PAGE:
Mr. President,

I would like to thank Special Coordinator Tor Wennesland for his briefing.

As other colleagues have already pointed out, this year marks the commemoration of the Oslo Accords. However, the road to peace based on the two-state solution promised in Oslo is facing ever-greater obstacles.

First and foremost is the worrying increase in settlements. Switzerland points out that these settlements are illegal under international humanitarian law and run counter to several Security Council resolutions. Resolution 2334 – and I quote – “reiterates [the Council’s] demand that Israel immediately and completely cease all settlement activities in the occupied Palestinian territory, including East Jerusalem”. The same resolution adds that the settlements are “a major obstacle to the achievement of the two-State solution and a just, lasting and comprehensive peace”. We also condemn the coercive environment leading to the forced displacement of Palestinian communities. The lack of protection for Palestinians from settler attacks, threats and intimidation which, according to OCHA, have increased significantly this year is particularly alarming. Israel, as the occupying power, must refrain from taking any measures that would introduce permanent changes in the Palestinian territory.

It is alarming to note that the security situation continues to deteriorate throughout the occupied territory. In Gaza, the risk of implosion is once again high, while neither side seems ready for a genuine de-escalation. The violent clashes along the separation barrier and the air strikes bear witness to this. Switzerland calls for the lifting of the closure, which has been imposed on the Gaza Strip for almost 16 years, also in light of the worrying deterioration in the humanitarian situation. In addition, the immediate reopening of the Erez crossing point is necessary to allow some 20,000 Gazans to go to work in Israel.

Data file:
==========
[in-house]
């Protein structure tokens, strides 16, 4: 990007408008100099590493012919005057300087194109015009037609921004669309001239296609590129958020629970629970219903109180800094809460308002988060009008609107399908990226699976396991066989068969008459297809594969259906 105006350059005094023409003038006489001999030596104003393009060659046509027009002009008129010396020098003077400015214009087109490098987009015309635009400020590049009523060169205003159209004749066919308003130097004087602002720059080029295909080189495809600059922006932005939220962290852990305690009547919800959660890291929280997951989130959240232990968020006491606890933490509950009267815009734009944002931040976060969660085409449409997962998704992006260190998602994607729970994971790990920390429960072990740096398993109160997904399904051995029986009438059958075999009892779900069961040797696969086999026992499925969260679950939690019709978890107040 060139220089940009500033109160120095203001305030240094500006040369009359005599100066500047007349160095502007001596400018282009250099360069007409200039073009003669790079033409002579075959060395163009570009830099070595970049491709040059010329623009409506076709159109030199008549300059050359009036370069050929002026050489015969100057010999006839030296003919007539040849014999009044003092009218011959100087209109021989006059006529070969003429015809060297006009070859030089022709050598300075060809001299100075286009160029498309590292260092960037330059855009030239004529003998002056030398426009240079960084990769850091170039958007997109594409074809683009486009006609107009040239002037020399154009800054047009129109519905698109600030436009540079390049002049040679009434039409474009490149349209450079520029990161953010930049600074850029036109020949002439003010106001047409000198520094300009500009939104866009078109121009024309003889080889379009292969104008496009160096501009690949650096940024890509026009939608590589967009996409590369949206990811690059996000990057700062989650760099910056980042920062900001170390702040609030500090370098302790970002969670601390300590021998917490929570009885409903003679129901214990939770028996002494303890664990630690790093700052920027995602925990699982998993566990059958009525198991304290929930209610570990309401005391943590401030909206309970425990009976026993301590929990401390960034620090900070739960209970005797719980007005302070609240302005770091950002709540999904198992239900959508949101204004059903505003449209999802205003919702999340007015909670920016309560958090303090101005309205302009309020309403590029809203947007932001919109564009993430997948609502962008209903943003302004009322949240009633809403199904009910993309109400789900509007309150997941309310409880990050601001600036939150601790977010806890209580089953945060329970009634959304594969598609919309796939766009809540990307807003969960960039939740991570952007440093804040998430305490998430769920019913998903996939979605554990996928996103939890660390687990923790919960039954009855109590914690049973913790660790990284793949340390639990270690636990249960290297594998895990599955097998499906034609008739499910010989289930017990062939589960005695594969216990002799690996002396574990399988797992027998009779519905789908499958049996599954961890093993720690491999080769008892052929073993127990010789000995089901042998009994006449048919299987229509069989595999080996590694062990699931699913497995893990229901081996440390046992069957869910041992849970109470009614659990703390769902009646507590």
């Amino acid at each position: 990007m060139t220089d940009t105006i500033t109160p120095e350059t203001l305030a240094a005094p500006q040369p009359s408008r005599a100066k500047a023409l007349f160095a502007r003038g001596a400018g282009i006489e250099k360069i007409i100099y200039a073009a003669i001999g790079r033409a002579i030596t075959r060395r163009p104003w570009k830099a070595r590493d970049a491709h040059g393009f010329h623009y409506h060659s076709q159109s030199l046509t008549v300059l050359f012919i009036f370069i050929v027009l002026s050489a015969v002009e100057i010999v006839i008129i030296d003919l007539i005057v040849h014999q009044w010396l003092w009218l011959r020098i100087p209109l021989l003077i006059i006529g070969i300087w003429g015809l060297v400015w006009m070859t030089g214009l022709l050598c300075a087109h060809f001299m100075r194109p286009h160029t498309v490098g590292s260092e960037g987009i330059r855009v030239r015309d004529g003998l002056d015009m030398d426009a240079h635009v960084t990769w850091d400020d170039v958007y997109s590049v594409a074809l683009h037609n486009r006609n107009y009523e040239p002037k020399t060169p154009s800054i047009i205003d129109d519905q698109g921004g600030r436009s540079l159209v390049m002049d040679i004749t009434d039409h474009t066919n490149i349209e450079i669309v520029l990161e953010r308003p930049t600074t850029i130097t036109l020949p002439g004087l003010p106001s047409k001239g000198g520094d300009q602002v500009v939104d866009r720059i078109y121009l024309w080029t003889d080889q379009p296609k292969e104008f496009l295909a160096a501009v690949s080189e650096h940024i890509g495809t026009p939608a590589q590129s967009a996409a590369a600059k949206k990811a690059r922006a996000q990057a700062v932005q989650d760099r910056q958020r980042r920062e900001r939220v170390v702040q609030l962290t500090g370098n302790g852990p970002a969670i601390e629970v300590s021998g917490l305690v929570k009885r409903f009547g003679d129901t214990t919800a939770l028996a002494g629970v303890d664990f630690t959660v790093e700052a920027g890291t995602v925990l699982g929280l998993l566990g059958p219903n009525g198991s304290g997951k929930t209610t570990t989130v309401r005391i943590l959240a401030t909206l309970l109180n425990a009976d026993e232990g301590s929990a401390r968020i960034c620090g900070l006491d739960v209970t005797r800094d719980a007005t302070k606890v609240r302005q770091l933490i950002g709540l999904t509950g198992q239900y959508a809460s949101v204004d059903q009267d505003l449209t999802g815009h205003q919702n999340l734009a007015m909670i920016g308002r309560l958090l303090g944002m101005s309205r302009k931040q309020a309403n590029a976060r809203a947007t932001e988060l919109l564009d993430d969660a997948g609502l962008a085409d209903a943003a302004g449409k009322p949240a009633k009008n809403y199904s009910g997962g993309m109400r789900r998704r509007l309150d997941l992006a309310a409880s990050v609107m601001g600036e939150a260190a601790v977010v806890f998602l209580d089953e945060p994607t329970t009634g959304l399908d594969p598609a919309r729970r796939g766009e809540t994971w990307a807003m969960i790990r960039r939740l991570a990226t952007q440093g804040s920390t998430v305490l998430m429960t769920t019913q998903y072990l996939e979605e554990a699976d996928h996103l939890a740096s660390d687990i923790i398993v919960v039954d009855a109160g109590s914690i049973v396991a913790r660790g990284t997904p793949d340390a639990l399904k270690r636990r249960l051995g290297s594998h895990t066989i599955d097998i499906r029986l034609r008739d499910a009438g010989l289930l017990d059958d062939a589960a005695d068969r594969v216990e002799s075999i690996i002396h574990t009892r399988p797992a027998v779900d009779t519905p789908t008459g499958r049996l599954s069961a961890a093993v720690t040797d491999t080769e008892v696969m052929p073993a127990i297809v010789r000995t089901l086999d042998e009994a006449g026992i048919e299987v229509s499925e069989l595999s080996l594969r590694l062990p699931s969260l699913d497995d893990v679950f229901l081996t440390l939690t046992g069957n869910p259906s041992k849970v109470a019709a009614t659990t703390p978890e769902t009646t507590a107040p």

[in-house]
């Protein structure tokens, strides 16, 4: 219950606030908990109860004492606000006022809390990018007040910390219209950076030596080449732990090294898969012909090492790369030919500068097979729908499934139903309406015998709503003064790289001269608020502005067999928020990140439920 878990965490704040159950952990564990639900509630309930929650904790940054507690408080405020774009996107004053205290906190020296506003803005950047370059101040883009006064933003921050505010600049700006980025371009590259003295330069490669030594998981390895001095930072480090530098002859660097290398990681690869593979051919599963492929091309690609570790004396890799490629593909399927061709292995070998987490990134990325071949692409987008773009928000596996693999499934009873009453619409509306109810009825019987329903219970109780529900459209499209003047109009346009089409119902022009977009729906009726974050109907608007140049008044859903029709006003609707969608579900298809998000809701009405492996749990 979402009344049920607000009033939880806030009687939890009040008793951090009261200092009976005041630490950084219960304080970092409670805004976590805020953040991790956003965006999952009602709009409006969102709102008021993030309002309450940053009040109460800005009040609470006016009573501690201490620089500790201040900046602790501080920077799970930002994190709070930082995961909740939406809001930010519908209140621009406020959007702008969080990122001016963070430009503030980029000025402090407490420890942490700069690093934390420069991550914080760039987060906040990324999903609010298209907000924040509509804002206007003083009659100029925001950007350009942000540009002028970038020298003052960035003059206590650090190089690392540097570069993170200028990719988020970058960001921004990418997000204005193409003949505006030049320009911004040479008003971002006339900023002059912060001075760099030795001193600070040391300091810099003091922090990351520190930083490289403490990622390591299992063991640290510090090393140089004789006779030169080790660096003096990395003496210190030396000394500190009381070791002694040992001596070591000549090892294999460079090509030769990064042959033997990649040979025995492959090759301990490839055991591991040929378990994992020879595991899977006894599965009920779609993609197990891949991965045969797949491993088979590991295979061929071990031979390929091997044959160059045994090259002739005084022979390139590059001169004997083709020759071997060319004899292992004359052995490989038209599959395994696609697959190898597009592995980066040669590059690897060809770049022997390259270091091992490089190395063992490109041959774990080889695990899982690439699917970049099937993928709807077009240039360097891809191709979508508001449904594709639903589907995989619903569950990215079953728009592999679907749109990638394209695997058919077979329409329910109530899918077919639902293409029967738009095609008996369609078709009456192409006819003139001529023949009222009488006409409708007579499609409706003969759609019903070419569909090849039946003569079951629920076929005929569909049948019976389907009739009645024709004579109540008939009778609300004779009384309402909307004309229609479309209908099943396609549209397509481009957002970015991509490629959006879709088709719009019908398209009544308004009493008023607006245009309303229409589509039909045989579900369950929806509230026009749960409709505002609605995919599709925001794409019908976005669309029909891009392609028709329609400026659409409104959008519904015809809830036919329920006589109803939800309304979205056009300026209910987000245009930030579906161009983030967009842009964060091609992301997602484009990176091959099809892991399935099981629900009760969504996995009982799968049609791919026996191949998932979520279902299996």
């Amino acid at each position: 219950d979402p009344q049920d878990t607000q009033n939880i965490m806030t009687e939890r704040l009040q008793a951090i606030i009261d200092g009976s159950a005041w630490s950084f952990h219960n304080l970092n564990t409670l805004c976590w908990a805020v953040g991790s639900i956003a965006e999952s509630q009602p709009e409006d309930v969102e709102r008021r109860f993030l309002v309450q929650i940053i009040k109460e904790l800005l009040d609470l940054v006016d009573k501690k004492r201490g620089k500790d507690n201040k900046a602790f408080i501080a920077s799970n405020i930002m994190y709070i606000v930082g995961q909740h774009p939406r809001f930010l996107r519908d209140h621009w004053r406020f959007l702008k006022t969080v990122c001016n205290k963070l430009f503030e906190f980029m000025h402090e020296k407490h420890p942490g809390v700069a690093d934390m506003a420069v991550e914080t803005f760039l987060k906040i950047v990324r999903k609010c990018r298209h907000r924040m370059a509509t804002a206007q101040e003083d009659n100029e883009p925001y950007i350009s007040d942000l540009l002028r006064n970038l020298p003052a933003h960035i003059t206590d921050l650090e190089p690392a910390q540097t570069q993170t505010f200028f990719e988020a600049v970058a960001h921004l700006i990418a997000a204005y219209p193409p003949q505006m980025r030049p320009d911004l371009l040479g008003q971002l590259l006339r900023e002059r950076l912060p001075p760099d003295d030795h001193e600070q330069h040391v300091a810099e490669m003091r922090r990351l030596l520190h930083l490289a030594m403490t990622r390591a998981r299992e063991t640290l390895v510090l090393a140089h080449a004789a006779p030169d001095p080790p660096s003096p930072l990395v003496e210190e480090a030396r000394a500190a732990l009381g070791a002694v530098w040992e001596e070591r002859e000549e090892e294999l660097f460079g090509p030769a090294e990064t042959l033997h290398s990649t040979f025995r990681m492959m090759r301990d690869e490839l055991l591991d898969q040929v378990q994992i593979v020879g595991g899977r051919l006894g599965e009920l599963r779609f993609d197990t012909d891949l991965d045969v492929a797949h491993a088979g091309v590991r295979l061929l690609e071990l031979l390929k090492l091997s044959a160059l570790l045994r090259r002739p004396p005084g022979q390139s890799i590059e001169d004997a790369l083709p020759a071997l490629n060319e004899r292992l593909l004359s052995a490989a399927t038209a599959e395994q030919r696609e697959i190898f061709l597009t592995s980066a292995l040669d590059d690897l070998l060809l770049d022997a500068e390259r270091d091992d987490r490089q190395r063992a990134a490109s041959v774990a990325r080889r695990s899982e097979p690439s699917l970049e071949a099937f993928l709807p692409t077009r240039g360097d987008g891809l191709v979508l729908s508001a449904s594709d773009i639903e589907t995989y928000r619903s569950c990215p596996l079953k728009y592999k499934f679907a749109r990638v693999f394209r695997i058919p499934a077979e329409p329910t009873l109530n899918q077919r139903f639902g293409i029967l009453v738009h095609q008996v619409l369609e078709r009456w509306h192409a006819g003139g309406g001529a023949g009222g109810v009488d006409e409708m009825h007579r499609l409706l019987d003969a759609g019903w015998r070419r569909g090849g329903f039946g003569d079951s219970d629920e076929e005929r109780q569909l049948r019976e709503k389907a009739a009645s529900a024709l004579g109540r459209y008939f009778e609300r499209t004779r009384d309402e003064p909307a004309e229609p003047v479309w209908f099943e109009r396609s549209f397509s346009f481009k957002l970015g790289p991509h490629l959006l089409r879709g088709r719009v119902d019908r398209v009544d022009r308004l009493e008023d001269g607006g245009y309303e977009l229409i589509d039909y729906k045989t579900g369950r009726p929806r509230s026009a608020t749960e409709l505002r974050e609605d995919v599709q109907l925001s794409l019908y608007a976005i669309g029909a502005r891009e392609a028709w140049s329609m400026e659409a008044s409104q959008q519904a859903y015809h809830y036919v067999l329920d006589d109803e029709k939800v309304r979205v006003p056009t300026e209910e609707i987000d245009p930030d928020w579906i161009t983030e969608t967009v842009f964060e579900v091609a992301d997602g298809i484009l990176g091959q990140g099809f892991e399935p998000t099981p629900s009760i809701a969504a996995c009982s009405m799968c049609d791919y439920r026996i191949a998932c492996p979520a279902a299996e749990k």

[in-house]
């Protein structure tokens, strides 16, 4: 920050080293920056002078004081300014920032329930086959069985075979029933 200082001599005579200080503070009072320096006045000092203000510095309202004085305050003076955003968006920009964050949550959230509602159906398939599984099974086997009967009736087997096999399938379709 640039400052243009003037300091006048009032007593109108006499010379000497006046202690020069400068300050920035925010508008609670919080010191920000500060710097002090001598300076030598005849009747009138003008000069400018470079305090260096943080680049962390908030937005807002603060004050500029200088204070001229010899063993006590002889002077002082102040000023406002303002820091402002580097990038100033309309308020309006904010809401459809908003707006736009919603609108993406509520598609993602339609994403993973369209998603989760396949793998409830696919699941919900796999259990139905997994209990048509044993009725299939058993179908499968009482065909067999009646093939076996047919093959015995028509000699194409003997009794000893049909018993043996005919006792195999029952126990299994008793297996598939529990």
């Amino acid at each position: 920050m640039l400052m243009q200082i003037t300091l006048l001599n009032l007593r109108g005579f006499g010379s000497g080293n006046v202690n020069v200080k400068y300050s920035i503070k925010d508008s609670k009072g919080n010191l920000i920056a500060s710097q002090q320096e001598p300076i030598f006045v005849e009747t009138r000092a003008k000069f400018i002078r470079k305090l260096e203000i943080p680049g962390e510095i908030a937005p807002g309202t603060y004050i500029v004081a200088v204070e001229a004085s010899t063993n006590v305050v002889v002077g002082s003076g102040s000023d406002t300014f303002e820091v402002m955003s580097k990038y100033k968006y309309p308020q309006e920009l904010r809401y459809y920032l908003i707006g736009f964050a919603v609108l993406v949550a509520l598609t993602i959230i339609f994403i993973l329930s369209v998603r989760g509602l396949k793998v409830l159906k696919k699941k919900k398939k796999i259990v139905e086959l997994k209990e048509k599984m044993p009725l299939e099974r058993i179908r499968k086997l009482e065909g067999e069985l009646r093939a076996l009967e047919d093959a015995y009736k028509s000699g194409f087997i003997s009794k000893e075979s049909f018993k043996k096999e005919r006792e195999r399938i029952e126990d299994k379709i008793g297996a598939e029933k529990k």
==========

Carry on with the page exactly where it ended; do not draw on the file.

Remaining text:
At the same time, the increase in tensions in the West Bank, particularly following Israeli operations in Jenin, Jericho and Nablus, or linked to the proliferation of armed groups, are also worrying. Switzerland reiterates its appeal to all parties to respect their obligations under international law and to protect civilians. It recalls the obligations of the Israeli authorities with regard to the use of force.

As Sukkot approaches, we urge the relevant authorities to minimise the risk of tensions around the holy sites, to respect the status quo on the Haram al-Sharif/Temple Mount and Jordan’s custodial role. We call on the leaders of all parties to refrain from any unilateral measures, provocative acts or inflammatory language, which heighten tensions, as demonstrated again in recent weeks.

Mr. President,

Switzerland welcomes the ministerial meetings of the Ad Hoc Liaison Committee (AHLC) and the Peace Day Effort initiative held last week in New York. We note that there is a consensus on the need to relaunch the peace process.

Switzerland remains convinced that only a two-state solution, negotiated by both parties in accordance with international law and internationally agreed parameters, including Security Council resolutions, can lead to a lasting peace between Israelis and Palestinians. This is the objective agreed 30 years ago in Oslo. In this respect, Switzerland remains ready to support any initiative, including through its good offices.

Thank you.